CYTEL, SCRIPPS RESEARCH INSTITUTE WILL FUND VACCINE JOINT VENTURE AT $10 MIL.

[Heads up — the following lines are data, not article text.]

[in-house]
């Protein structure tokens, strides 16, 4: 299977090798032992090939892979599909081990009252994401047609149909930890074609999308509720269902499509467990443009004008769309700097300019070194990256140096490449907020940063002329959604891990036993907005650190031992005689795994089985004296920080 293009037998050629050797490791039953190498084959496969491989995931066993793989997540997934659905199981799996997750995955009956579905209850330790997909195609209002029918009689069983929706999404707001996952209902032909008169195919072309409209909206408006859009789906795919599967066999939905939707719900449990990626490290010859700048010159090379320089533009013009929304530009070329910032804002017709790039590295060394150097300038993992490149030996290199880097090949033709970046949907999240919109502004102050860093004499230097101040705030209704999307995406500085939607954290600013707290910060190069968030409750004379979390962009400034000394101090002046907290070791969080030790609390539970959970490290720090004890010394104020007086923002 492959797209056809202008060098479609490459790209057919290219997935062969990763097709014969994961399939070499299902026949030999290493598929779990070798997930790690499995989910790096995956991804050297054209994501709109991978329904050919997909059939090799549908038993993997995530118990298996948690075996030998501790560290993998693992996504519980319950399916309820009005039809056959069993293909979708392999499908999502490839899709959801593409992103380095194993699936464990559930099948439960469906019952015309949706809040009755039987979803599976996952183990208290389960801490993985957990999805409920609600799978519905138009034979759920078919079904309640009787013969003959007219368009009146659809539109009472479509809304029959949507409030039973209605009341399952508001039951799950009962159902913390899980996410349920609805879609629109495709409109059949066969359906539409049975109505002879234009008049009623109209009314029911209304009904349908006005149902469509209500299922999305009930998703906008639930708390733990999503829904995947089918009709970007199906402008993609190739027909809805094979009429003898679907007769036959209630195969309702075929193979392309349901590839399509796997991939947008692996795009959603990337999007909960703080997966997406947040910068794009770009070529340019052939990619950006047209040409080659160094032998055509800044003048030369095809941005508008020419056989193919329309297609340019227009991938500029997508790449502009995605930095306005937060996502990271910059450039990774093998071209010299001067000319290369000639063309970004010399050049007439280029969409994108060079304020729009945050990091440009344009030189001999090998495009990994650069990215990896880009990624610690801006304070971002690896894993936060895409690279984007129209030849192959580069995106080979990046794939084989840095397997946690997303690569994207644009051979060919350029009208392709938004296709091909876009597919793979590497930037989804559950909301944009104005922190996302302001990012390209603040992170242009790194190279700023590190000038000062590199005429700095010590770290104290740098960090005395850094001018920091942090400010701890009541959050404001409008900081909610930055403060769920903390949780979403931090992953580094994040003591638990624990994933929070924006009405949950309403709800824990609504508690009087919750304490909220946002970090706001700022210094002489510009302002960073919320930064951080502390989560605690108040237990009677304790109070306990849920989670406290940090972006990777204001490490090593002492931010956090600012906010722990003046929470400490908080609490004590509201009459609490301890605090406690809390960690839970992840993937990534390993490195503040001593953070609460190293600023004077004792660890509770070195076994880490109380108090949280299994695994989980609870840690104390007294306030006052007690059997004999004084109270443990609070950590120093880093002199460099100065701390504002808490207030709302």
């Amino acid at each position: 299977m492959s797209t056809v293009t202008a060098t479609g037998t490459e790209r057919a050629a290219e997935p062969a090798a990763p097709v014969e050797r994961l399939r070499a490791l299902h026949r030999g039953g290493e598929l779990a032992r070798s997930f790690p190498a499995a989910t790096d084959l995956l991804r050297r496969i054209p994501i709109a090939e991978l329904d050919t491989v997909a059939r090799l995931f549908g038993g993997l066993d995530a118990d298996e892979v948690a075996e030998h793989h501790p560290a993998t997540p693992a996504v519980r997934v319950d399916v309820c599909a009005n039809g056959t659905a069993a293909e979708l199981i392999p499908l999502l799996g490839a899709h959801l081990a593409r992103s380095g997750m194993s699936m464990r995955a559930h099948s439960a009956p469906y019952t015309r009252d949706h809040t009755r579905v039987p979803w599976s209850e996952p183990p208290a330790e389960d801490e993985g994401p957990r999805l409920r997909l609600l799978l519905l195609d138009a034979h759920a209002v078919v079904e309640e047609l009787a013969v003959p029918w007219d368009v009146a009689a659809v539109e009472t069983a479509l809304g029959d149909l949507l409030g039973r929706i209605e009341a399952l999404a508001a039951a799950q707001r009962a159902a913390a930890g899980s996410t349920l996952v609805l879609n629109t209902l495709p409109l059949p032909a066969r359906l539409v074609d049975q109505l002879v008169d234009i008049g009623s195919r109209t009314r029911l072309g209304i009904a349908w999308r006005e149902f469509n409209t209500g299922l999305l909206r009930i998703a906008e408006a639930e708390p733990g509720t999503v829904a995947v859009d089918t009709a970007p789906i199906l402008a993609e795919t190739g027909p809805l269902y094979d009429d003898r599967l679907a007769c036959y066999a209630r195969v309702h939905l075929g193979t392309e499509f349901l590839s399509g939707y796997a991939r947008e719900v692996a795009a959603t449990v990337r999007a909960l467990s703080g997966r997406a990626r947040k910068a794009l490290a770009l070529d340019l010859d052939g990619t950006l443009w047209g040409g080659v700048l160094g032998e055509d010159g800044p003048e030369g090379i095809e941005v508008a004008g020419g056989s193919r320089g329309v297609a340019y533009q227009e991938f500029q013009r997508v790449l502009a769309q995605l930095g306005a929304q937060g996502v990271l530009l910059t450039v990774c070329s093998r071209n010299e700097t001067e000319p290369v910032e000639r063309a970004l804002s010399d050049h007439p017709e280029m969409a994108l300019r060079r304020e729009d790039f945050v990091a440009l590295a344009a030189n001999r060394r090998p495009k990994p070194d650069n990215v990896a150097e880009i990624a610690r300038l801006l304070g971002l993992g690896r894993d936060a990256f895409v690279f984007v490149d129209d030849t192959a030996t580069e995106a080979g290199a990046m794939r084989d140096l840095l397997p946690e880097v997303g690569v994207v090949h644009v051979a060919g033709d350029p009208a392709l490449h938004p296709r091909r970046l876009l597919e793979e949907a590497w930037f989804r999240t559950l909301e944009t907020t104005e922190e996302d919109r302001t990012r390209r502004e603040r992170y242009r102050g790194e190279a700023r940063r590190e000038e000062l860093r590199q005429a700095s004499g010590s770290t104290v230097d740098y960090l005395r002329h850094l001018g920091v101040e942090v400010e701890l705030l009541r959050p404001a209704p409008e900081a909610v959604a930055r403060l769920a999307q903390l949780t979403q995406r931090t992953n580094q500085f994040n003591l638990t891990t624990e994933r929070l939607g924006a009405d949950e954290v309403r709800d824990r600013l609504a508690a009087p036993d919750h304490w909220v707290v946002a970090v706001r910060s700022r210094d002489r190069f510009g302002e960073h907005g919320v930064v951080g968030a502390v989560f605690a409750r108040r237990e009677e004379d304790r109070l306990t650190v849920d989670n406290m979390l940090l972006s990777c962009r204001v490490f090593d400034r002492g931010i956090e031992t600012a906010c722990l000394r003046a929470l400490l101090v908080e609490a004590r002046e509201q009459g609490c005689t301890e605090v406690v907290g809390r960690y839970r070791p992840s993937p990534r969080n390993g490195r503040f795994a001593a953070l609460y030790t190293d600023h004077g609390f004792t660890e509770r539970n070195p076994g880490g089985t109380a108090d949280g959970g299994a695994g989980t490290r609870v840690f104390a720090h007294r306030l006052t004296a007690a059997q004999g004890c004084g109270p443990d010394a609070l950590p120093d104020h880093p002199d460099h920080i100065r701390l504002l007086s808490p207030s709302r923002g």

CYTEL, SCRIPPS RESEARCH INSTITUTE WILL FUND VACCINE JOINT VENTURE AT $10 MIL. for the first year. The new company, called Sequel Therapeutics, will develop ex vivo and in vivo vaccines, Cytel said June 18, focusing on chronic disease states such as hepatitis B, hepatitis C, AIDS, cytomegalovirus, cervical cancer, melanoma and prostate cancer. In the short term, Sequel will be headed by Cytel management. Cytel and Scripps are each contributing projects close to the clinical investigation stage. Sequel expects to have an in vivo hepatitis B product based on Cytel technology and an ex vivo melanoma therapy developed by Scripps in trials by early 1993. The hepatitis B product, CY 1899, is a peptide portion of the virus believed to stimulate immune reactions in the human body. The peptide will be injected directly into patients to trigger a "killer" I cell response that should destroy chronically infected liver cells. The ex vivo therapy uses a technology developed by Scripps researcher Per Peterson, PhD, that produces unoccupied MHC (major histocompatiblity complex) receptors on Drosophila cells. Peptides of specific disease-causing organisms or cells are then inserted into the empty MHC receptors on the Drosophila cells, which then are incubated with patients' white cells to cultivate cytotoxic T- lymphocytes that are able to find and destroy specific disease causing agents. The first target for this ex vivo method of treatment will be melanoma. San Diego-based biotech firm Cytel went public last November, raising $52 mil. The company also has received research funding and equity investments from collaborations with Sandoz and the Japanese firm Sumitomo. Cytel expects to file an IND in the next few weeks for a compound based on cell adhesion technology, intended to treat acute inflammation by blocking migration of neutrophils into tissues. The company projects it will be ready for clinicals with a second LEC- CAM blocker (CY 1747), for the treatment of reperfusion injury, in the first quarter of 1993. Cytel also anticipates a first quarter 1993 IND filing for CY 727, a MHC blocker for the treatment of rheumatoid arthritis the company is developing with Sandoz. Another LEC-CAM blocker (CY 1503) is scheduled to enter the clinic in mid- 1993 for respiratory distress syndrome. The LEC-CAM blockers are being developed in collaboration with Sumitomo.
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